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Wikipedia for Dr. Mark Alfino, Department of Philosophy Gonzaga University



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Why a Wiki for college courses?

Actually, the wait for a simple collaborative, "built-in" hyper-text web editor has been unnecessarily long.  We had to go through all kinds of product development and many failed "hypertext" programs to get to this point.  My best guess at how things actually worked out is that the wiki became a social phenomenon first, in part because of its technical design, which made it virulent.  Then people started asking (again) how multiple people might be able to collaborate on document contruction without creating a mess.  Anyway, to answer the question:


A wikipedia is a quick way to create collaborative online pages.  Everyone can access the pages and collaborators (that's you) can either edit or comment on items online.  You can create your own content, share answers to study questions for the exam, engage in collaborative research projects, and share papers.  This version of Wiki is easy to use and allows users to add any HTML content, pictures, and video.  Or you can just read it occasionally.


For more informaiton about wikis follow this link: <a href="/WhatWikiIs" id="p-0d51d2646486b47a21f01325838863e5b9b9aa68" class="WikiLink">WhatWikiIs</a>


Ze Frank

<img border="0" isapbwikiattachment="1" src="" />Check out the Ze Frank show, one of my favorite video blogs.  Interesting shows include the one on Daniel Gilbert's Stumbling <a href="" id="p-4edff42a26ef07f958f87c10b235be832d5295bc" class="WikiLink">on Happiness</a>, and one on <a href="" id="p-37d95daab7dd0725b7a463cac8790659270b6e2e" class="WikiLink">Somalia</a>, and on <a href="" id="p-62b2303e3eca2b65c6f86779c0c4271cd4ba9682" class="WikiLink">Consciousness</a>.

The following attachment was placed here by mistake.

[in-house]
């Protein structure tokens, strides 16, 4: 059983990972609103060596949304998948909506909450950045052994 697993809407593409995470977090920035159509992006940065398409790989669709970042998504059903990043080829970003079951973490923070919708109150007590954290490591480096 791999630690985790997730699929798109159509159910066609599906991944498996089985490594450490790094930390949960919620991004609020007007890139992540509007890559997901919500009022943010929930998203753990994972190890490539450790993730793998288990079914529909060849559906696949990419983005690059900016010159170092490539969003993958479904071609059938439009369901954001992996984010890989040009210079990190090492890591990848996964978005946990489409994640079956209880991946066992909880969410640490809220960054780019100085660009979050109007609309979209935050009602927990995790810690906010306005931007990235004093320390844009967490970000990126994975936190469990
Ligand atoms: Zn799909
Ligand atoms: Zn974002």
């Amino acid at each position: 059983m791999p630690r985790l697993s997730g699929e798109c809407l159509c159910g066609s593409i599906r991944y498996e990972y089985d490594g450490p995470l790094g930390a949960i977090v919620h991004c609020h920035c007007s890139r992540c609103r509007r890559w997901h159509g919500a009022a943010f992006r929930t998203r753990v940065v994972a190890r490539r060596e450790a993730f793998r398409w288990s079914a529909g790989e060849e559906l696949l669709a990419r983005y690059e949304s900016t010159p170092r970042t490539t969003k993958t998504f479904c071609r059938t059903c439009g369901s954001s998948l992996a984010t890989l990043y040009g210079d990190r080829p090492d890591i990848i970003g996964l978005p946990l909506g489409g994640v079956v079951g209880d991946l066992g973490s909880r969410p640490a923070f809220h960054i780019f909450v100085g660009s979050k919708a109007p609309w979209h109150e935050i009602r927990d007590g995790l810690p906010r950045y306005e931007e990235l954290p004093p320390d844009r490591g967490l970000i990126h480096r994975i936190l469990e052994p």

Noteable Reading from 2006

Here's a somewhat random, but oddly representative list of 10 things I found interesting to read last year:


  10 from 2006

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   1.   Bartsch, Shadi. The Mirror of the Self: Sexuality, Self-Knowledge, and the Gaze in the Roman Empire. Chicago: University of Chicago Press, 2006

Abstract: An excellent scholarly study of the emergence of the self in Hellenistic thought, particularly in relation to the emergence and use of the mirror, contrasting cultural meanings of the gaze, and the understanding of self and sexuality. 


   2.   Bloom, Paul. "Is God an Accident?" The Atlantic Monthly  (2005): 105-12.

Abstract: A challenging account of the psychological evidence of the centrality of the concept of a transcendent self.


   3.   Dworkin, Ronald. "Three Questions for America."Vol. 53. New York, 2006.

Abstract: Close argumentation on three issues of the day: the teaching of evolution schools, gay rights, and the pledge of allegiance.


   4.   Gaca, Kathy L. The Making of Fornication: Eros, Ethics, and Political Reform in Greek Philosophy and Early Chritianity. Los Angeles: UCLA, 2003.

Abstract: A sustained analysis of the classical sources and influences on the Christian conception of sexuality. Really brilliant.


   5.   Gawande, Atul . "The Malpractice Mess." The New Yorker  (2005): 63-71.

Abstract: An insightful discussion of medical malpractice.


   6.   Hansson, Sven Ove. "The False Promises of Risk Analysis." Ratio  (1993).

Abstract: A good discussion of the limits of risk analysis.


   7.   Menand, Louis . "Everybody's an Expert." The New Yorker  (2005).

Abstract: A good discussion of the idea of the "expert" in contemporary culture.


   8.   Paul, Gregory . "Cross-National Correlations of Quantifiable Societal Health With Popular Religiosity and Seuclarism in the Prosperous Democracies." Journal of Religion and Society 7 (2005): 1-17.

Abstract: Discusses evidence of mass secularization and the correlations between religious culture and social disfunction.


   9.   Pope Benedict XVI. "Faith, Reason and the University: Memories and Reflections." (Public Speech)  (2006): 7.

Abstract: The controversial anti-islamic speech given by Pope Benedict this year, on the eve of his trip to Turkey.


10.   The Economist. "Economics Discovers Its Feelings."London, 2006. 33-35.

Abstract: A round-up of recent work in economics and well-being.


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